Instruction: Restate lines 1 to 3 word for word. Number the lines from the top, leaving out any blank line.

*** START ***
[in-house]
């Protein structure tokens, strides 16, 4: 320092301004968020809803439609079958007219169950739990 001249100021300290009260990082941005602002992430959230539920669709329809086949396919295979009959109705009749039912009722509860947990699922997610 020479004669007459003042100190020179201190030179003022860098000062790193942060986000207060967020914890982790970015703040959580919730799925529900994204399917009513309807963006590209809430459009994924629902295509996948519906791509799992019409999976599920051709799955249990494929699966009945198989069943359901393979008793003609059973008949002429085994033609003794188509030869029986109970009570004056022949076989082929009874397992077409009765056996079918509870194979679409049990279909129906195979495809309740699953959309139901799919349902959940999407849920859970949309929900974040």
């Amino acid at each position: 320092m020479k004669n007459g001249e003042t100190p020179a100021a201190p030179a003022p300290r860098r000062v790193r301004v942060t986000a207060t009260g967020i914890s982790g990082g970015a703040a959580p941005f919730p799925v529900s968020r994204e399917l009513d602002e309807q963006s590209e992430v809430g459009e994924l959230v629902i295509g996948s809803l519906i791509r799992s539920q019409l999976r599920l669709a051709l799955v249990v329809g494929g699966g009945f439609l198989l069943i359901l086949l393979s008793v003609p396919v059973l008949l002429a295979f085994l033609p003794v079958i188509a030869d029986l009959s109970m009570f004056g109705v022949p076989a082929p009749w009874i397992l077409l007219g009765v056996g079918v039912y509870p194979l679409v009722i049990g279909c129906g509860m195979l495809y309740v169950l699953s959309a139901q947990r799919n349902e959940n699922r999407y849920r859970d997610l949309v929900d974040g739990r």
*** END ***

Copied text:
[in-house]
């Protein structure tokens, strides 16, 4: 320092301004968020809803439609079958007219169950739990 001249100021300290009260990082941005602002992430959230539920669709329809086949396919295979009959109705009749039912009722509860947990699922997610 020479004669007459003042100190020179201190030179003022860098000062790193942060986000207060967020914890982790970015703040959580919730799925529900994204399917009513309807963006590209809430459009994924629902295509996948519906791509799992019409999976599920051709799955249990494929699966009945198989069943359901393979008793003609059973008949002429085994033609003794188509030869029986109970009570004056022949076989082929009874397992077409009765056996079918509870194979679409049990279909129906195979495809309740699953959309139901799919349902959940999407849920859970949309929900974040």
């Amino acid at each position: 320092m020479k004669n007459g001249e003042t100190p020179a100021a201190p030179a003022p300290r860098r000062v790193r301004v942060t986000a207060t009260g967020i914890s982790g990082g970015a703040a959580p941005f919730p799925v529900s968020r994204e399917l009513d602002e309807q963006s590209e992430v809430g459009e994924l959230v629902i295509g996948s809803l519906i791509r799992s539920q019409l999976r599920l669709a051709l799955v249990v329809g494929g699966g009945f439609l198989l069943i359901l086949l393979s008793v003609p396919v059973l008949l002429a295979f085994l033609p003794v079958i188509a030869d029986l009959s109970m009570f004056g109705v022949p076989a082929p009749w009874i397992l077409l007219g009765v056996g079918v039912y509870p194979l679409v009722i049990g279909c129906g509860m195979l495809y309740v169950l699953s959309a139901q947990r799919n349902e959940n699922r999407y849920r859970d997610l949309v929900d974040g739990r």